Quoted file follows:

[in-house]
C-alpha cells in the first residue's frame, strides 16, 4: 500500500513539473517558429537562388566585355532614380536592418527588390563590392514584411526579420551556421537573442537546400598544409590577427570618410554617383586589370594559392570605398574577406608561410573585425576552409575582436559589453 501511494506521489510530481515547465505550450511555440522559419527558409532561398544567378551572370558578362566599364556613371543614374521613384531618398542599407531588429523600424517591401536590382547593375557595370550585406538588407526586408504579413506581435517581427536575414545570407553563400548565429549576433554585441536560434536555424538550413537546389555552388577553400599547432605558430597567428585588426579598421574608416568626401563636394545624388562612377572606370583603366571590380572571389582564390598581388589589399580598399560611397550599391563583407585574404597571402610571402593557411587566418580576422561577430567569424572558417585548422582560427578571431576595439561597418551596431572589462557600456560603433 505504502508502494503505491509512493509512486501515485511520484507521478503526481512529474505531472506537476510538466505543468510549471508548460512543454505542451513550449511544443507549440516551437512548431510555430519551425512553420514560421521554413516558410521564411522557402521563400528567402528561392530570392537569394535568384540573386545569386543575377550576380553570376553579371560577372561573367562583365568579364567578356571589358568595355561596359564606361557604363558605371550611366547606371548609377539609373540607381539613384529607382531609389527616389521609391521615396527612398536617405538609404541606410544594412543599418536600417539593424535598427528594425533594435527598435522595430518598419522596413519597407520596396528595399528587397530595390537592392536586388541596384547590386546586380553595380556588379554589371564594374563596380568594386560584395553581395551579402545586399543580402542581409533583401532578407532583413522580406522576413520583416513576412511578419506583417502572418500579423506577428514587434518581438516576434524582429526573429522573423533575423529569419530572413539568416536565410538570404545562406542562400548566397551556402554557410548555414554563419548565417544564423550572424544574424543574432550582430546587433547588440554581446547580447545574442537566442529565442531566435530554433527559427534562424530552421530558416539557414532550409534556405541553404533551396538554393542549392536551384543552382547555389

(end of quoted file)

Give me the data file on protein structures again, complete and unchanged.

[in-house]
C-alpha cells in the first residue's frame, strides 16, 4: 500500500513539473517558429537562388566585355532614380536592418527588390563590392514584411526579420551556421537573442537546400598544409590577427570618410554617383586589370594559392570605398574577406608561410573585425576552409575582436559589453 501511494506521489510530481515547465505550450511555440522559419527558409532561398544567378551572370558578362566599364556613371543614374521613384531618398542599407531588429523600424517591401536590382547593375557595370550585406538588407526586408504579413506581435517581427536575414545570407553563400548565429549576433554585441536560434536555424538550413537546389555552388577553400599547432605558430597567428585588426579598421574608416568626401563636394545624388562612377572606370583603366571590380572571389582564390598581388589589399580598399560611397550599391563583407585574404597571402610571402593557411587566418580576422561577430567569424572558417585548422582560427578571431576595439561597418551596431572589462557600456560603433 505504502508502494503505491509512493509512486501515485511520484507521478503526481512529474505531472506537476510538466505543468510549471508548460512543454505542451513550449511544443507549440516551437512548431510555430519551425512553420514560421521554413516558410521564411522557402521563400528567402528561392530570392537569394535568384540573386545569386543575377550576380553570376553579371560577372561573367562583365568579364567578356571589358568595355561596359564606361557604363558605371550611366547606371548609377539609373540607381539613384529607382531609389527616389521609391521615396527612398536617405538609404541606410544594412543599418536600417539593424535598427528594425533594435527598435522595430518598419522596413519597407520596396528595399528587397530595390537592392536586388541596384547590386546586380553595380556588379554589371564594374563596380568594386560584395553581395551579402545586399543580402542581409533583401532578407532583413522580406522576413520583416513576412511578419506583417502572418500579423506577428514587434518581438516576434524582429526573429522573423533575423529569419530572413539568416536565410538570404545562406542562400548566397551556402554557410548555414554563419548565417544564423550572424544574424543574432550582430546587433547588440554581446547580447545574442537566442529565442531566435530554433527559427534562424530552421530558416539557414532550409534556405541553404533551396538554393542549392536551384543552382547555389